(I generally don’t like RFPs for software because they never seem to produce responses that can be evaluated apples to apples, but I talk about RFPs in this post because people are familiar with them. What I recommend is a “Process and Requirements Document.” We’ll get to that in a later post.)
When I see a typical RFP for ERP software, it usually begins with something like, “ability to define chart of accounts,” “GAAP-compliant financial statements,” etc. Don’t get me wrong, these are important criteria. The problem is that most software packages from the bottom to the top of the market meet these requirements. An RFP needs to pay primary attention to two critical key areas: feature coverage and unusual requirements.
The Concept: Common software features are not selection criteria.
The easiest software choice is for a company that needs basic features that all ERP software has. I’ve seen companies do elaborate RFPs for general ledger and accounts payable systems. They needed to print financial statements, documents required for accounting, track accounts payable and print checks. Every system I’ve seen from QuickBooks to SAP has these features. It doesn’t matter which system the company chooses, any one will do.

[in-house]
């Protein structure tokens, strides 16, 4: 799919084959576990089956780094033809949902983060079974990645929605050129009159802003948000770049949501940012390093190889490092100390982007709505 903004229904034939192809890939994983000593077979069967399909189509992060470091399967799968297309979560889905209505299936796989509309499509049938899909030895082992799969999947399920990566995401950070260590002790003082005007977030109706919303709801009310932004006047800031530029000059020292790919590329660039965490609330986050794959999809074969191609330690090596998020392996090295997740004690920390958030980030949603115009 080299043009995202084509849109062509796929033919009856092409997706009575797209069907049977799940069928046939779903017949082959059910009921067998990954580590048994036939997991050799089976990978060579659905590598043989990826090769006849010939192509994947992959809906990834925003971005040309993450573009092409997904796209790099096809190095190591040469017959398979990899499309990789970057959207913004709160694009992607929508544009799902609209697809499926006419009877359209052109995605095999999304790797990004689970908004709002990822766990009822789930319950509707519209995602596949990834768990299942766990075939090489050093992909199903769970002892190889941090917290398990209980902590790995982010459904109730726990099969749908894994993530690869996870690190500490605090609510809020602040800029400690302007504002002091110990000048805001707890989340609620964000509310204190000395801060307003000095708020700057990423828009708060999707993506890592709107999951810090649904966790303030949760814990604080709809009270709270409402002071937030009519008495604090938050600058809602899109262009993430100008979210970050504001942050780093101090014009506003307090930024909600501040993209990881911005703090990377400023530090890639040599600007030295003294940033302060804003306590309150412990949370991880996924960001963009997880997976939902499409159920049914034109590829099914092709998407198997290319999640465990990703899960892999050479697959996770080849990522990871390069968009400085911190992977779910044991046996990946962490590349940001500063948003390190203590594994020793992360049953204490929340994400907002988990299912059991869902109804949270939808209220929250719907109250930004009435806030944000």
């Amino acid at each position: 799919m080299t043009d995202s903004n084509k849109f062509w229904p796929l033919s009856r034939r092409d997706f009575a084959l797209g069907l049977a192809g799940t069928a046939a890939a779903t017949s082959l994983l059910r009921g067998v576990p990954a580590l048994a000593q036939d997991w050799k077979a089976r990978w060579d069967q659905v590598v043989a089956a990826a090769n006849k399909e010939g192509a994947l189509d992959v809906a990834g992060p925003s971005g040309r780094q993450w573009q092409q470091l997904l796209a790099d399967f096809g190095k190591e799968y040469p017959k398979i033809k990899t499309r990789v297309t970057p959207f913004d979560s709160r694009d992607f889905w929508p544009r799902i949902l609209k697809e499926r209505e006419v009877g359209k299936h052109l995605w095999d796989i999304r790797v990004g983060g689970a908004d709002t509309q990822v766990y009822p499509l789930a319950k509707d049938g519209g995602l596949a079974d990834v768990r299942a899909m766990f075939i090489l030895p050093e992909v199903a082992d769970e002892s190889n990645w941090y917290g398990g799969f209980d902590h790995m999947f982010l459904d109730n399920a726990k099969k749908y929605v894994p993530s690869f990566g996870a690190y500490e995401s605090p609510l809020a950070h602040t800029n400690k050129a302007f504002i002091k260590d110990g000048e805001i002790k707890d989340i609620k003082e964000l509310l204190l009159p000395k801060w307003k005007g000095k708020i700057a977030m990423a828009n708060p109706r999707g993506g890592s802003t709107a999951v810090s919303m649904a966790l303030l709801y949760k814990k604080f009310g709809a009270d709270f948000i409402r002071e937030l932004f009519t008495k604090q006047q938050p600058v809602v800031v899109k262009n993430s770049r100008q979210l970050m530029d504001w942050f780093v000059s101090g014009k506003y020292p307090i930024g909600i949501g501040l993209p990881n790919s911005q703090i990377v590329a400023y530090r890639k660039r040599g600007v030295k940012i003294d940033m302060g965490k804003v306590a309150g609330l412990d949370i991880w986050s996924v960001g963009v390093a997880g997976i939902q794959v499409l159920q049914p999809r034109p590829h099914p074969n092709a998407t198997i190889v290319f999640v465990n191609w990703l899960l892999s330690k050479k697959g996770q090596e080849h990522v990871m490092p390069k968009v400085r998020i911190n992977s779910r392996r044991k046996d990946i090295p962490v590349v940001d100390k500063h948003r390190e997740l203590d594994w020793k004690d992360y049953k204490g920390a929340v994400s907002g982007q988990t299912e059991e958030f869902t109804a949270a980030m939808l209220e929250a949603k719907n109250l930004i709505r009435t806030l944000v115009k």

Of course, no company (particularly yours) has needs this simple. But many RFPs include mostly these types of requirements. These requirements are not going to help make a decision on the right ERP system for your company. If you feel that you need to state these requirements, put them in an appendix as a checklist. Then refer to them in the selection document. So what should you focus on in the body of the RFP?
Feature Coverage: The ticket to get in the door
The first thing you need to cover with software vendors–right up front–is the general list of features or functions that you need in the software. In the old days, we might have called these “modules,” but I mean something a little different. So let’s assume that you make toothpaste (process manufacturing). You’ll need at least basic accounting (G/L, A/P, A/R, maybe P/R). You’ll need inventory, purchasing, and sales orders. These things you’ll find in most products (see section above). I would generally summarize these to “basic accounting, inventory management, sales and purchasing.” You’re also going to need some other features, I suspect. It’s these other features that you should focus on in the feature coverage section. Manufacturing recipes (BOMs), shop floor control (if needed), production reporting, work in process, MRP, scheduling, etc.
These features form the “first cut” in selecting software. If you need a feature and the ERP software you’re evaluating doesn’t have it, mark it off the list without further ado. Don’t spend time watching demos of software that doesn’t have the features you need. By the time you get to the demo stage, watching demos will get tiring. More about that later.
So let’s say that by applying your feature coverage needs, you get to a dozen packages that you think might meet your needs. What now?
Unusual Requirements (that aren’t necessarily unusual to you)